Stapled Hemorrhoidopexy for Internal Hemorrhoids Refractory to Hemorrhoidal Banding

Anjani Thakur, MD, Spencer W Levesque

Valley Vein Health Center

AIM: Symptoms of prolapsing-internal-hemorrhoids persist in some patients post hemorrhoidal banding (HB) therapy necessitating re-intervention with stapled hemorrhoidopexy (SH). We evaluated the success rate of HB, causes for re-intervention, and satisfaction with SH.

METHOD: Between November 2010 and October 2011, 211 patients with stage 3 internal hemorrhoids underwent HB. Nineteen (9%) of these patients, aged 18-77 years, went on to require SH for persistent symptoms. All these patients had resolution of hemorrhoids at 3 weeks postoperatively. Twelve of these patients, nine females and two males, participated in a telephone survey. Data were collected on postoperative pain, frequency of bowel movements, pain with bowel movements, frequency of blood in stool (if any), presence of external hemorrhoids, use of stool softeners at week three and week six after surgery, complications, time to functional recovery/return to work, and patient satisfaction.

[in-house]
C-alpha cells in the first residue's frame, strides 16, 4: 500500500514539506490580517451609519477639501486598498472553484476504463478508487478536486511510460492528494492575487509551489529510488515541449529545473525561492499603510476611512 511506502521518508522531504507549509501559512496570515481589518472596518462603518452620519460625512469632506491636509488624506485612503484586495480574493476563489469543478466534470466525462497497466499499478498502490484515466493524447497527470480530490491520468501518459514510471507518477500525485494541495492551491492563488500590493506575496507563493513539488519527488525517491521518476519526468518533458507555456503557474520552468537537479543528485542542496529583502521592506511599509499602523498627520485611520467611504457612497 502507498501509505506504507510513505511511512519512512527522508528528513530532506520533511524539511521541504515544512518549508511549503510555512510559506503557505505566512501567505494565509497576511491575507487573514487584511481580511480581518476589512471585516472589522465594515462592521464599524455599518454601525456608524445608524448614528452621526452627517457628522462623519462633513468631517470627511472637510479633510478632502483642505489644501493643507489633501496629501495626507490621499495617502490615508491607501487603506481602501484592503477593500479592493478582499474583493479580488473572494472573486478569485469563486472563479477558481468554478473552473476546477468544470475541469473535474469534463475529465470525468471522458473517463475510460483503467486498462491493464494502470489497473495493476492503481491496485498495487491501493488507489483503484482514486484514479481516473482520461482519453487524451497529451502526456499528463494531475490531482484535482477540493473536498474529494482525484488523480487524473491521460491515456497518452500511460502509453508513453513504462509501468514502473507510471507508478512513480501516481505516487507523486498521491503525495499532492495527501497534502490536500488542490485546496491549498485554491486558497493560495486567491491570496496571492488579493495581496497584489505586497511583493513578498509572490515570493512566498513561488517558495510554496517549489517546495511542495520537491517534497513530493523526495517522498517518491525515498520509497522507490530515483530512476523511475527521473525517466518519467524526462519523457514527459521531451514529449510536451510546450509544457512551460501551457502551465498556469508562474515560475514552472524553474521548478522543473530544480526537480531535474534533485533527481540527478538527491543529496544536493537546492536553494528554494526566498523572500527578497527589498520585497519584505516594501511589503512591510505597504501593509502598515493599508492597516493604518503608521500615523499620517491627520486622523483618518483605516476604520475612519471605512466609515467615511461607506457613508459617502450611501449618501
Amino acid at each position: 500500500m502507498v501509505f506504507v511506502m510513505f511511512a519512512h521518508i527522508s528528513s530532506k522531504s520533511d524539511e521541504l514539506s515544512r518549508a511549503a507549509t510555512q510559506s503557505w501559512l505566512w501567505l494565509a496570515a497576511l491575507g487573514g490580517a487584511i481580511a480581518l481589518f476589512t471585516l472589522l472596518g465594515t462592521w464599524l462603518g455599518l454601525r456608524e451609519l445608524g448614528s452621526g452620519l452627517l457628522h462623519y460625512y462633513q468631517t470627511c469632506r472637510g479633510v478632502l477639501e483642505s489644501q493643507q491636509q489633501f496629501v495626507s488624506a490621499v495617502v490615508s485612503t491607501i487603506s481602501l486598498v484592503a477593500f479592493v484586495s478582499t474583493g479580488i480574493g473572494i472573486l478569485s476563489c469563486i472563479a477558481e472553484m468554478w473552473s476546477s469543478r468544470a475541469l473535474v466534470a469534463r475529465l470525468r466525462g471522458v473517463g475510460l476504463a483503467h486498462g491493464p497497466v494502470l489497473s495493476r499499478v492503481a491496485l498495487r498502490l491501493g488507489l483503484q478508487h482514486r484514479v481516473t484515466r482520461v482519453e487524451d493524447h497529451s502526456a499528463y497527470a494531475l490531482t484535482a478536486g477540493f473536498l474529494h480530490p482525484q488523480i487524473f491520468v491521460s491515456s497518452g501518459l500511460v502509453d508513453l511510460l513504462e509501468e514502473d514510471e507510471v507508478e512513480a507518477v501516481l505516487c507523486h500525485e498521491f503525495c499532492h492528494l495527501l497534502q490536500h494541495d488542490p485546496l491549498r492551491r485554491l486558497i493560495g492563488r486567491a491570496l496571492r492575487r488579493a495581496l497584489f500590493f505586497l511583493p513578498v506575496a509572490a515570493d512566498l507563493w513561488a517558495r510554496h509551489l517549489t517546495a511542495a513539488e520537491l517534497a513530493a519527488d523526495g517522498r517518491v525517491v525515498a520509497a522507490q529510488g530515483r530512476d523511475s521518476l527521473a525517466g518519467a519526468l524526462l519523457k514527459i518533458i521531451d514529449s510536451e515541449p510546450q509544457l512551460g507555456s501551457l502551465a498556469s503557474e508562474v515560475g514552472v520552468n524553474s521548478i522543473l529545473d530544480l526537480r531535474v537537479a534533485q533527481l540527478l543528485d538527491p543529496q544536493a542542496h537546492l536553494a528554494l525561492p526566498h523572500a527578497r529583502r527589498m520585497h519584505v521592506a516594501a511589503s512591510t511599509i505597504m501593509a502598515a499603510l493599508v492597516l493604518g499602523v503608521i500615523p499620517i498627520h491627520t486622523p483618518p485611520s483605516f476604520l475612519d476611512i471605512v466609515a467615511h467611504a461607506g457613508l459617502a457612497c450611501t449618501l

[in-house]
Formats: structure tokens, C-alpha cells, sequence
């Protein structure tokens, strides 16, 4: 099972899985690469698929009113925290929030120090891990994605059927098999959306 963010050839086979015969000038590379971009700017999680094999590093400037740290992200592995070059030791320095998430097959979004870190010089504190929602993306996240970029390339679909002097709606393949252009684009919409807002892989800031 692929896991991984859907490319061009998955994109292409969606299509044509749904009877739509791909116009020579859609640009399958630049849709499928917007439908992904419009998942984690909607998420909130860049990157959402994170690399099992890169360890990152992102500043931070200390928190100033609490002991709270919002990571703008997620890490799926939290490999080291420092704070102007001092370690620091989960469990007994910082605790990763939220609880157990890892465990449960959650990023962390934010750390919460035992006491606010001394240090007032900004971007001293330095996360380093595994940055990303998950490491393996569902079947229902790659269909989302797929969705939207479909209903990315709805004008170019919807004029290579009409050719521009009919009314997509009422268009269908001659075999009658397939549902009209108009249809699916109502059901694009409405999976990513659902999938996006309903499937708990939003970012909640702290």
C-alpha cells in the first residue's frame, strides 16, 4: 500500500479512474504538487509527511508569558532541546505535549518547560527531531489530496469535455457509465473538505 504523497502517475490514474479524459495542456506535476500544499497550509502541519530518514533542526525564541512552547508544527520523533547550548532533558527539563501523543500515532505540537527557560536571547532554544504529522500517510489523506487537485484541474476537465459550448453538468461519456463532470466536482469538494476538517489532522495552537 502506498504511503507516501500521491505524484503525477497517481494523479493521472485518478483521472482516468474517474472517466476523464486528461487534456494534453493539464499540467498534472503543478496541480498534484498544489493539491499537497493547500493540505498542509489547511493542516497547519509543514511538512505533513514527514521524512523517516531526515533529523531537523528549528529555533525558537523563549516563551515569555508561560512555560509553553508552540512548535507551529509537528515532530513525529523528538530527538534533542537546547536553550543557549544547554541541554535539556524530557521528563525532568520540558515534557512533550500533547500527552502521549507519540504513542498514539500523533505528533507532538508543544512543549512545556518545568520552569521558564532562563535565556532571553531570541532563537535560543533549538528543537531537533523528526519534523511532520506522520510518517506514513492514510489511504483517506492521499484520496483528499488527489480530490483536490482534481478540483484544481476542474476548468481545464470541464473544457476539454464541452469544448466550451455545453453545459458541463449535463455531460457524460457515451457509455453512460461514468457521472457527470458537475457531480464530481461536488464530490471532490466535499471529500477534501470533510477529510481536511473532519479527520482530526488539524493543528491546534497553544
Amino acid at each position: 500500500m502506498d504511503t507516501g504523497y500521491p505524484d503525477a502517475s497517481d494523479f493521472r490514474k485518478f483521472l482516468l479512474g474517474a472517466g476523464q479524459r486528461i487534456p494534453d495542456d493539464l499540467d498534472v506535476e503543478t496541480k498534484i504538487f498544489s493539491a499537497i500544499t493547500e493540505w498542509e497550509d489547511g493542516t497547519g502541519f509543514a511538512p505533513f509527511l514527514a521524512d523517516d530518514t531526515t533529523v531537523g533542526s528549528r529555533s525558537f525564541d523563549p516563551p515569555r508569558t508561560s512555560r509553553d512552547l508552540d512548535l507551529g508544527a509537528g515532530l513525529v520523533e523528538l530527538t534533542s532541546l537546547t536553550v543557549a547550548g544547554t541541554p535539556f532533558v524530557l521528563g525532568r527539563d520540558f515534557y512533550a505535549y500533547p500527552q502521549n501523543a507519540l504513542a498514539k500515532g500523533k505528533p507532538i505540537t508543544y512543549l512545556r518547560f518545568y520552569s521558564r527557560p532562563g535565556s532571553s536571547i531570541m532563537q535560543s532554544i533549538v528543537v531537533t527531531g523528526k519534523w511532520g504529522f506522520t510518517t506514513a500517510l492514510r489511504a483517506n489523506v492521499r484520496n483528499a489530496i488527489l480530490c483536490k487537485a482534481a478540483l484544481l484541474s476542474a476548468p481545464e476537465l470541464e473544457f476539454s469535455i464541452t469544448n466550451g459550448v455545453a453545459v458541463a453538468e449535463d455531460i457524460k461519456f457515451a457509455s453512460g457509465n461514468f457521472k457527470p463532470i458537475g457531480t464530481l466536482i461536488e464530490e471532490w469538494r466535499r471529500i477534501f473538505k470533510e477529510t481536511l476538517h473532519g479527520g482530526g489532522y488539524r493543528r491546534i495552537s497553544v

RESULTS: 192 patients (91 %) had successful resolution of symptoms following HB. The indications for SH were continued bleeding or pain. The pain post-SH was well tolerated, with four of the nineteen patients needing pain medication refills. Of the twelve patients who participated in the telephone survey, frequency of bowel movements was an average of 2.5 per day at 3 weeks and 2.15 at six weeks. Five patients had pain with defecation at three weeks and six. Four had blood in stool at three weeks, and five at week six. Five had external hemorrhoids at weeks three and six. Seven needed stool softeners at three weeks and six at week six. Average time to functional recovery/return to work was 14.4 days. Satisfaction was 80%.

CONCLUSION: A small percentage of patients require further treatment for internal hemorrhoids which prove refractory to HB treatment. One option for these patients is SH, which is a safe and effective treatment. SH surgery is low risk, has few complications, and has an overall good satisfaction rate with short functional recovery/return to work time.

Session: Poster Presentation

Program Number: P027

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